- WordPress incorporates actual Chinese characters into permalinks e.g. the slug for a post titled ‘Wuchang temple 武昌宮’ will be
http://synapticism.com/wuchang-temple-武昌宮. This works well enough but isn’t great if you prefer URLs that are easy to remember and type.
- Pinyin tone markings aren’t available in most fonts. If you use pinyin in post titles your content will typically end up looking rather ugly, both on your blog (if you aren’t using a header font with the requisite characters) and on the rest of the web (whenever your content is shared).
In WordPress there are all kinds of different ways to approach problems like these. I am generally interested in a parsimonious solution that doesn’t involve a plugin or a lot of extra code. I’ll readily sacrifice perfection for “good enough”. Here’s what I came up with…
Markdown is an awesome shorthand system to format text on the web. I have been using it for slightly more than a year now and absolutely love it. Peruse the syntax and you’ll see why—it’s easy to pick up and builds on many existing patterns of usage.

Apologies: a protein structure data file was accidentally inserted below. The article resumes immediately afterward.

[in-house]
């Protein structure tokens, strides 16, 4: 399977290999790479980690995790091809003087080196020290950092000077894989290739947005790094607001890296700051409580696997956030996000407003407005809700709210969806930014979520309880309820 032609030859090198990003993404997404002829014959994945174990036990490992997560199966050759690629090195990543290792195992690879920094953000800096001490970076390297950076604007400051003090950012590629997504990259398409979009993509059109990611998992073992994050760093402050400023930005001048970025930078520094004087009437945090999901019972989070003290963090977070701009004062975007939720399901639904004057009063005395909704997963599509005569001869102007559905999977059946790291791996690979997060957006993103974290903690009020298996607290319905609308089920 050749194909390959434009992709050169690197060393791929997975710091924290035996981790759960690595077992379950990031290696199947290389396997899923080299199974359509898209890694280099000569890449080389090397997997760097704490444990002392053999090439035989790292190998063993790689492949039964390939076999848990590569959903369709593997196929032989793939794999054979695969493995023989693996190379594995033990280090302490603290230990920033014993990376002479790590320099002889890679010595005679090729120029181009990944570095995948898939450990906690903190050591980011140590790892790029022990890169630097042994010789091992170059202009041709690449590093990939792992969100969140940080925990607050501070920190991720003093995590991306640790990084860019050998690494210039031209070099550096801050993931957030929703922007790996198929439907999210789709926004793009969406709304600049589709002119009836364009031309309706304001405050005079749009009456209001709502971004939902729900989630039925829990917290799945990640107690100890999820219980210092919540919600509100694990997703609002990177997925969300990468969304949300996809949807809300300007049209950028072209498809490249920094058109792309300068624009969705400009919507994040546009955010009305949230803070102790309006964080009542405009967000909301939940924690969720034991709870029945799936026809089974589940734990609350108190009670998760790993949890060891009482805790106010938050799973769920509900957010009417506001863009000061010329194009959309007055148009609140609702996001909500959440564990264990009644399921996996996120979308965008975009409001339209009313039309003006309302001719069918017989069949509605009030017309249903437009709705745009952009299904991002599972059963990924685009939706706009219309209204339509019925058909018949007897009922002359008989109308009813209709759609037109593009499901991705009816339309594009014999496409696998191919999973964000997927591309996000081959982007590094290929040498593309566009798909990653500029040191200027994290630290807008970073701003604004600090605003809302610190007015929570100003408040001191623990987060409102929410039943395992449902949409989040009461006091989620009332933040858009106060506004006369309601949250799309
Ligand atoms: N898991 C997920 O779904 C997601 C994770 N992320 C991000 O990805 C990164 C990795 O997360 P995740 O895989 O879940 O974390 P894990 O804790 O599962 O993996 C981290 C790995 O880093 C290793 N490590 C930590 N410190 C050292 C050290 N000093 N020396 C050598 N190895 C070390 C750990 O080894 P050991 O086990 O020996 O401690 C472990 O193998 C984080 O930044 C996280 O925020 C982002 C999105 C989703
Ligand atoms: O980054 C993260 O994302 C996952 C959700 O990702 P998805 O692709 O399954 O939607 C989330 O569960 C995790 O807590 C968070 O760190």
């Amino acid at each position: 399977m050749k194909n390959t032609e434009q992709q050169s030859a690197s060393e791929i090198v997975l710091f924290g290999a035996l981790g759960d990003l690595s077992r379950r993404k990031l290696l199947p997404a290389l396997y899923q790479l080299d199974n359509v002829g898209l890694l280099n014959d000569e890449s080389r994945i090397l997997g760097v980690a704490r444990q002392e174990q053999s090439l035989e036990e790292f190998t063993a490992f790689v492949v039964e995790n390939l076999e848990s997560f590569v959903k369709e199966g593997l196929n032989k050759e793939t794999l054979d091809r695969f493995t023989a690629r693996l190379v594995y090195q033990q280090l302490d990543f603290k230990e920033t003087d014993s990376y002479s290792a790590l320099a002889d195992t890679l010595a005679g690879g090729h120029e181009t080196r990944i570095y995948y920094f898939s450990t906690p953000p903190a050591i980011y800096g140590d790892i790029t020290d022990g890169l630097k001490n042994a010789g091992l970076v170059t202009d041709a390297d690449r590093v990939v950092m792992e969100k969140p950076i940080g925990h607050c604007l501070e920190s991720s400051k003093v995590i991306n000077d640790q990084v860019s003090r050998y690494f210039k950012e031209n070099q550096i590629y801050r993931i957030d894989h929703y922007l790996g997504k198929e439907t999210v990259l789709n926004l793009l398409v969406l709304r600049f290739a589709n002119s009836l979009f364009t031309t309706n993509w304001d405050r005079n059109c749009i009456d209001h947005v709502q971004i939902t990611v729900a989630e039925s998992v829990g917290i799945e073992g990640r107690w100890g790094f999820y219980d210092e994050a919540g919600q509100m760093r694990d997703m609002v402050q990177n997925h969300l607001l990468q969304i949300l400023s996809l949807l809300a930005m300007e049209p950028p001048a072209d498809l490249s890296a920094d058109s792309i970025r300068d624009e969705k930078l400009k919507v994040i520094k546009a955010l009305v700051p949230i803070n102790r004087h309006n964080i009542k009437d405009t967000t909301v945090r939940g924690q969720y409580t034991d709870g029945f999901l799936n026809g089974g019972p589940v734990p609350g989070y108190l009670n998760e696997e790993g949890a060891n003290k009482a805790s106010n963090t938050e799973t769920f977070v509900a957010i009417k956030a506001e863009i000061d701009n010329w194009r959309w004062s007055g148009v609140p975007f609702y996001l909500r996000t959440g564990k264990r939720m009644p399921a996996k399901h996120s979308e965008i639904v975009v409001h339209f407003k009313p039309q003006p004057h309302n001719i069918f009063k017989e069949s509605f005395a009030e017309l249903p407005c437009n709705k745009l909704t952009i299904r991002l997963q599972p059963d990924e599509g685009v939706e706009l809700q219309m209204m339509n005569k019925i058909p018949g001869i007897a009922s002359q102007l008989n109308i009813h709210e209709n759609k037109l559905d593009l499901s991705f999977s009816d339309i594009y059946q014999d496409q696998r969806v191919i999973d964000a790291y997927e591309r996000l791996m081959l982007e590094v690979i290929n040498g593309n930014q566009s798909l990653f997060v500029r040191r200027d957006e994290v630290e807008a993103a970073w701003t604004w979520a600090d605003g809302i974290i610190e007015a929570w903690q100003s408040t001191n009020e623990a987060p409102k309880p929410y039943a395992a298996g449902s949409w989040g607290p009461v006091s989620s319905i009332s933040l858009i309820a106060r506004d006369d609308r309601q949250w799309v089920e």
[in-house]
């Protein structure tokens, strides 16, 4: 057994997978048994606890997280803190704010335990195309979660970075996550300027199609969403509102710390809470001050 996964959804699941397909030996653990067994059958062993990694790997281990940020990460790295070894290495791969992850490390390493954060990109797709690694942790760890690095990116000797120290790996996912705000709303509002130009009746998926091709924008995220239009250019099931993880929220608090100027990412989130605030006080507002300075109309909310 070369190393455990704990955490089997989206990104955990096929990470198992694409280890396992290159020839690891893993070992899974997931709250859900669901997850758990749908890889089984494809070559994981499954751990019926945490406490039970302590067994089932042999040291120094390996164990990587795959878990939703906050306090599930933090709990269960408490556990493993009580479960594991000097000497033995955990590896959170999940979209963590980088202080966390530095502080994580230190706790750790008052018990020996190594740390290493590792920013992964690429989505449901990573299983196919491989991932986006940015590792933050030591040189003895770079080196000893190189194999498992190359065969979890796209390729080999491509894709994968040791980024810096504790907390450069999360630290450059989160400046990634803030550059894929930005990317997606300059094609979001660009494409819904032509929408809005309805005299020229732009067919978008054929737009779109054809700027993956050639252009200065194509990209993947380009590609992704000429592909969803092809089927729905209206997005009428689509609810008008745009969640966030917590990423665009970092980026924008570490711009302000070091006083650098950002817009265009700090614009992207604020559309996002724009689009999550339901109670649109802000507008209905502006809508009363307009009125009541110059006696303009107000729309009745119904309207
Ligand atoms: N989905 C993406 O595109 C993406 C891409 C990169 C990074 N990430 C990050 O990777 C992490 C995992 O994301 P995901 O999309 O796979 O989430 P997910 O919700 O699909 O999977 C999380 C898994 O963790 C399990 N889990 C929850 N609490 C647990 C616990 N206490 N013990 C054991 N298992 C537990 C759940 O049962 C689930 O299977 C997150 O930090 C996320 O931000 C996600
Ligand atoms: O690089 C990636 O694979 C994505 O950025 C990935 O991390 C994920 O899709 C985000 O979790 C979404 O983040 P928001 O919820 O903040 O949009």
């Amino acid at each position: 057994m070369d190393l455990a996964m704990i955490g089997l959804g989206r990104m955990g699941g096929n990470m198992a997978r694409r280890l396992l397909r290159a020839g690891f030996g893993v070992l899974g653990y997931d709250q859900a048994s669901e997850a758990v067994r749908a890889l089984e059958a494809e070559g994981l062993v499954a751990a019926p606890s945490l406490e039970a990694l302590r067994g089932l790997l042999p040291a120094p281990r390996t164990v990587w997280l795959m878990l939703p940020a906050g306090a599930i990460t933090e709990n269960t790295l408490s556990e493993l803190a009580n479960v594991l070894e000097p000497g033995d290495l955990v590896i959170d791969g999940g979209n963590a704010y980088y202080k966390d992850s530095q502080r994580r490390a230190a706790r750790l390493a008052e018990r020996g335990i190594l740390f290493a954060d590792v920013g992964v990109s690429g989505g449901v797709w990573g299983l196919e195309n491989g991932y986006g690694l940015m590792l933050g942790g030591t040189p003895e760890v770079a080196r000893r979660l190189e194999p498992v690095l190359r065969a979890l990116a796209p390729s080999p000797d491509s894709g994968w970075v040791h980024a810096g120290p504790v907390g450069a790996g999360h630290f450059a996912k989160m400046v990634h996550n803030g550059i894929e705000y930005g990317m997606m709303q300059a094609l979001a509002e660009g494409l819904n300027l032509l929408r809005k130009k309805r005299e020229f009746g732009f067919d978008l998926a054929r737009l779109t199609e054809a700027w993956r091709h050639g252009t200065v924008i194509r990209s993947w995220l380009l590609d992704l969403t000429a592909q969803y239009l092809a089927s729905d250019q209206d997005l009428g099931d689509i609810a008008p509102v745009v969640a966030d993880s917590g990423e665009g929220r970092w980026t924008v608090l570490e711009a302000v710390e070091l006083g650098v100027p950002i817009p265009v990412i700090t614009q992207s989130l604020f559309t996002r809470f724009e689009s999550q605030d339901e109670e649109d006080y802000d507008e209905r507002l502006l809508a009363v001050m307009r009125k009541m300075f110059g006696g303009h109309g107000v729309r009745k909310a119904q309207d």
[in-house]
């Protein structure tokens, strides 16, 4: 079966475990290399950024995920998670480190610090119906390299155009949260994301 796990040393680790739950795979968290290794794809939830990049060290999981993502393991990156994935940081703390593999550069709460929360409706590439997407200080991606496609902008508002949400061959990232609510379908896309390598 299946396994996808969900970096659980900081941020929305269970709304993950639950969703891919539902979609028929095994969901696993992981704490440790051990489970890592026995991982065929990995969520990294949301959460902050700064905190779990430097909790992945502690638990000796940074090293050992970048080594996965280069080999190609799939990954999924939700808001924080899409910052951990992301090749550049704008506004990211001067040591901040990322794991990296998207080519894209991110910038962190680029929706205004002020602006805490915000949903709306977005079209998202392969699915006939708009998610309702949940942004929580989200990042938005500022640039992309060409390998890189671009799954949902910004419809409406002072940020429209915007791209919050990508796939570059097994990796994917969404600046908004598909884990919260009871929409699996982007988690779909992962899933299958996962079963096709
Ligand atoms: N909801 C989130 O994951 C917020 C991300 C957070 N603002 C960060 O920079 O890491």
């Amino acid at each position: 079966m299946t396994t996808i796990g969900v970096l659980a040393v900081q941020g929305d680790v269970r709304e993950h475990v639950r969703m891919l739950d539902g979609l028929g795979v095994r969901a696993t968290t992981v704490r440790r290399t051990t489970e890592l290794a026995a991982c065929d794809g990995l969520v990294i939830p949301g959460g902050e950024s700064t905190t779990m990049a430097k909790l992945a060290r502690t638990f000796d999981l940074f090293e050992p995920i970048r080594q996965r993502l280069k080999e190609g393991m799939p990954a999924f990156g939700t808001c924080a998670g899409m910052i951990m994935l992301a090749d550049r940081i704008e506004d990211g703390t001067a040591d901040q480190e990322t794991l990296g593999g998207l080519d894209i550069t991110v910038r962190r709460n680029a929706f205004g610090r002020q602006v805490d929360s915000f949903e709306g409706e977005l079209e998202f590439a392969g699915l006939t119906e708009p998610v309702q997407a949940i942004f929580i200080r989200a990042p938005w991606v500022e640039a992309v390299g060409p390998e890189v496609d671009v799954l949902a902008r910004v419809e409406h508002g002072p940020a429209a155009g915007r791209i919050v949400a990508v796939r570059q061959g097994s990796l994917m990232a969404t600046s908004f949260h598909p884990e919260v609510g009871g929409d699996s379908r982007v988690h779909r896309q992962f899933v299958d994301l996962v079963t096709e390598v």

Using Markdown with WordPress is fairly straight-forward. You’ll need a plugin, of course, and there are many to choose from, as always. I currently use JP Markdown, a repackaging of the Markdown module from Jetpack, Automattic’s sprawling mega-plugin, which I am otherwise not interested in using.
Recently I noticed that one of my WordPress blogs was running an alpha version, automatically installing nightly builds. It seems I am not alone in noticing similar behavior, though I don’t think I was affected by the exact same bug.
At any rate, since I am not actively testing WordPress I went looking for a quick way to downgrade to the latest stable release without manually re-installing everything. I found this article, which offers a succinct solution: open up
wp-includes/version.php and modify the
$wp_version string to
3.9.1 (or whatever the stable version number is at the present moment). Back in the WordPress admin panel simply navigate to Dashboard > Updates and click Re-Install Now.